- Diego – The new Cloud Foundry elastic runtime. Acts as an action-based scheduler and provides support for Docker images.
- Doppler – The log and metric aggregator for the platform and the running workloads.
- Gorouter – A software-based router with reverse proxy capabilities. Dynamically updated as the containers are spun up and down.
The first fact we need to understand about Lattice is that it is not intended to run production workloads. Instead Lattice is meant to be run on Virtualbox or VMware Fusion using Vagrant. In the end Lattice is an easy way to leverage all the power of Cloud Foundry for running containers, in your laptop and without having to bother about all Cloud Foundry installation details.
Installing and running Lattice in your laptop is relatively easy process, first of all we will need First download the latest package from GitHub Releases page for Lattice, there are packages available for Linux and OS X.
Unzip the package in a directory with the rest of your virtual machines.
Now copy the
ltc utility to a directory in your PATH, I always use
/usr/local/bin for this kind of binaries.
Running Lattice should be quite simple, just change to
vagrant directory on Lattice installation path, then execute
vagrant up command and that’s it. However there is a caveat, by default the Vagranfile will use the IP address 192.168.11.11 if
LATTICE_SYSTEM_IP variable is not provided during the execution.
To avoid this issue pass
LATTICE_SYSTEM_IP variable to Vagrant during the execution. I personally have used both VMware Fusion and VMware AppCatalyst but you can use Virtualbox too. For the AppCatalyst the only requirement is to have
appcatalyst-daemon running since it is needed by the Vagrant provider.
LATTICE_SYSTEM_IP=192.168.161.11 vagrant up --provider vmware_fusion
With this we will have our Lattice instance up and running. Next we need to tell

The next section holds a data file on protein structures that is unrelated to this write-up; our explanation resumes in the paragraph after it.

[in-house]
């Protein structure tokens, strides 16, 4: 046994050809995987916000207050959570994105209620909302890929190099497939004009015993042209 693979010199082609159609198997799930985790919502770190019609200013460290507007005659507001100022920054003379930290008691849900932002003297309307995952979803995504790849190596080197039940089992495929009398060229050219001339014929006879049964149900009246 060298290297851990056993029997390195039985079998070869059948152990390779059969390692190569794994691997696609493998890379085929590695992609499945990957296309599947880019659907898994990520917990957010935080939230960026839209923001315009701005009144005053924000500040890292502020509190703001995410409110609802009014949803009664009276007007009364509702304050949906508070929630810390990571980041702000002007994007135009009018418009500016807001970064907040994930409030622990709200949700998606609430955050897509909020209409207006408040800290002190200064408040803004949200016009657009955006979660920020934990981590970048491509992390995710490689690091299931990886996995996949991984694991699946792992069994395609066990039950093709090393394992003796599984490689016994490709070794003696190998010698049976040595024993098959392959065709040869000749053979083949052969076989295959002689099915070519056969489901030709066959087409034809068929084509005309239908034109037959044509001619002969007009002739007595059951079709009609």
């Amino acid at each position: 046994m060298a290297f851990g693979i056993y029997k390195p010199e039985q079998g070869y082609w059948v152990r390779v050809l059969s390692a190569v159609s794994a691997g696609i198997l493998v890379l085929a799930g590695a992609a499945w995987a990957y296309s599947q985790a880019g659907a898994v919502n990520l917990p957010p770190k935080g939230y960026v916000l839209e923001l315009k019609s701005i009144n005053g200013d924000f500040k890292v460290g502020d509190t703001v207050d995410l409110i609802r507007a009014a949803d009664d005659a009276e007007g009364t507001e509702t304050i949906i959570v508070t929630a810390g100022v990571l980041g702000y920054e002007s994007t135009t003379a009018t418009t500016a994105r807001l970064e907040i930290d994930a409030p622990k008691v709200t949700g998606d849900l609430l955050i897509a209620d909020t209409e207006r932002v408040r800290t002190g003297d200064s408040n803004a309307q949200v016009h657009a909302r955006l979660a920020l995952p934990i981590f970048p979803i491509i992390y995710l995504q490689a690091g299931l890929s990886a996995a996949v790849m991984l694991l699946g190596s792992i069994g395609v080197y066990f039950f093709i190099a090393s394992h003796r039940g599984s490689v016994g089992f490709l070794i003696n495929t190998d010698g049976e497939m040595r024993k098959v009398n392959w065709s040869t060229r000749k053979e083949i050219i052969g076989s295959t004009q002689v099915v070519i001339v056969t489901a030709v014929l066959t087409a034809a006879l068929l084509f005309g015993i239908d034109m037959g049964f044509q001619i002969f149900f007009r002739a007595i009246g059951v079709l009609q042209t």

ltc how to connect to our Lattice instance, this operation is called targeting.
ltc target 192.168.161.11.xip.io
With the API endpoint set let’s deploy our first application, for this example we will use Lattice example app. Run the
ltc create command with the name of the new app and the container to be spun up as the arguments.
Open your favorite browser and access https://my-app.192.168.161.11.xip.io.
The index indicates the node that we are accessing. Next we will scale up the application adding two additional containers. Use
ltc scale to add additional instances of the app and
ltc status to retrieve the status.
Another useful operation with
ltc is the capacity to get the logs for your app.
2015-10-02 14:23:18 ☆ trantor in ~ ○ → ltc logs my-app 10/02 14:30:11.10 [APP|2] Lattice-app. Says Hello. on index: 2 10/02 14:30:11.28 [APP|0] Lattice-app. Says Hello. on index: 0 10/02 14:30:11.60 [APP|1] Lattice-app. Says Hello. on index: 1 10/02 14:30:12.10 [APP|2] Lattice-app. Says Hello. on index: 2 10/02 14:30:12.28 [APP|0] Lattice-app. Says Hello. on index: 0 10/02 14:30:12.60 [APP|1] Lattice-app. Says Hello. on index: 1
I’ll let you to add more apps to Lattice and to play around with
Comments are welcome, as always.